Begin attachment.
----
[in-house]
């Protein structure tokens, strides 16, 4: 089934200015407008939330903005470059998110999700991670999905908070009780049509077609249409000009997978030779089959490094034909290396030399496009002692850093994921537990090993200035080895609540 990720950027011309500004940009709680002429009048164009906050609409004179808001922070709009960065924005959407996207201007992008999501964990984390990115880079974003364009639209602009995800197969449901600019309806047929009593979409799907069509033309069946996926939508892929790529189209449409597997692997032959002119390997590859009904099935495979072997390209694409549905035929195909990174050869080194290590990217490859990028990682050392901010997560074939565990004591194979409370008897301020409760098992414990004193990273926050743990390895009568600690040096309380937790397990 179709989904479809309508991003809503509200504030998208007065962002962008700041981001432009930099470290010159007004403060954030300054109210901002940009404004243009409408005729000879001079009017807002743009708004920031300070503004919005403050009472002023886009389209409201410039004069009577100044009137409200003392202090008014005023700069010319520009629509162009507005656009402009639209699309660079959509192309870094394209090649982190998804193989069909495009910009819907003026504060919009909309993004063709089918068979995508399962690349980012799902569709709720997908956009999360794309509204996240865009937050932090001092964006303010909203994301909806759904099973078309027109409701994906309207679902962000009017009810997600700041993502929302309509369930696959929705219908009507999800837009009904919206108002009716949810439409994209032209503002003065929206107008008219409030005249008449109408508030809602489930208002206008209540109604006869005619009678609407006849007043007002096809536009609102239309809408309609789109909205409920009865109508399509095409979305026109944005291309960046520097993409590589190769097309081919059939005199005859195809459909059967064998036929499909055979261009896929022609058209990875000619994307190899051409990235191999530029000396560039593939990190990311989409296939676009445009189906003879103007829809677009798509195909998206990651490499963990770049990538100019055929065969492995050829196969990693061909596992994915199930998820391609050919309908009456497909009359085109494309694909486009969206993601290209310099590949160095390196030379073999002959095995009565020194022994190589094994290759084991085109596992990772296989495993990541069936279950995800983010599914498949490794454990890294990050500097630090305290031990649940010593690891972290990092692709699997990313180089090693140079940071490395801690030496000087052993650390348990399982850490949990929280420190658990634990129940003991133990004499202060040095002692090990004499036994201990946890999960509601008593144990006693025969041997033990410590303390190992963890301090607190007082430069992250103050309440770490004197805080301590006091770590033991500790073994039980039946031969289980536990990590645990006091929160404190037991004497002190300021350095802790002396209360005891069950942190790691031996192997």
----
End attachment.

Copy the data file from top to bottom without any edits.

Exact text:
[in-house]
């Protein structure tokens, strides 16, 4: 089934200015407008939330903005470059998110999700991670999905908070009780049509077609249409000009997978030779089959490094034909290396030399496009002692850093994921537990090993200035080895609540 990720950027011309500004940009709680002429009048164009906050609409004179808001922070709009960065924005959407996207201007992008999501964990984390990115880079974003364009639209602009995800197969449901600019309806047929009593979409799907069509033309069946996926939508892929790529189209449409597997692997032959002119390997590859009904099935495979072997390209694409549905035929195909990174050869080194290590990217490859990028990682050392901010997560074939565990004591194979409370008897301020409760098992414990004193990273926050743990390895009568600690040096309380937790397990 179709989904479809309508991003809503509200504030998208007065962002962008700041981001432009930099470290010159007004403060954030300054109210901002940009404004243009409408005729000879001079009017807002743009708004920031300070503004919005403050009472002023886009389209409201410039004069009577100044009137409200003392202090008014005023700069010319520009629509162009507005656009402009639209699309660079959509192309870094394209090649982190998804193989069909495009910009819907003026504060919009909309993004063709089918068979995508399962690349980012799902569709709720997908956009999360794309509204996240865009937050932090001092964006303010909203994301909806759904099973078309027109409701994906309207679902962000009017009810997600700041993502929302309509369930696959929705219908009507999800837009009904919206108002009716949810439409994209032209503002003065929206107008008219409030005249008449109408508030809602489930208002206008209540109604006869005619009678609407006849007043007002096809536009609102239309809408309609789109909205409920009865109508399509095409979305026109944005291309960046520097993409590589190769097309081919059939005199005859195809459909059967064998036929499909055979261009896929022609058209990875000619994307190899051409990235191999530029000396560039593939990190990311989409296939676009445009189906003879103007829809677009798509195909998206990651490499963990770049990538100019055929065969492995050829196969990693061909596992994915199930998820391609050919309908009456497909009359085109494309694909486009969206993601290209310099590949160095390196030379073999002959095995009565020194022994190589094994290759084991085109596992990772296989495993990541069936279950995800983010599914498949490794454990890294990050500097630090305290031990649940010593690891972290990092692709699997990313180089090693140079940071490395801690030496000087052993650390348990399982850490949990929280420190658990634990129940003991133990004499202060040095002692090990004499036994201990946890999960509601008593144990006693025969041997033990410590303390190992963890301090607190007082430069992250103050309440770490004197805080301590006091770590033991500790073994039980039946031969289980536990990590645990006091929160404190037991004497002190300021350095802790002396209360005891069950942190790691031996192997």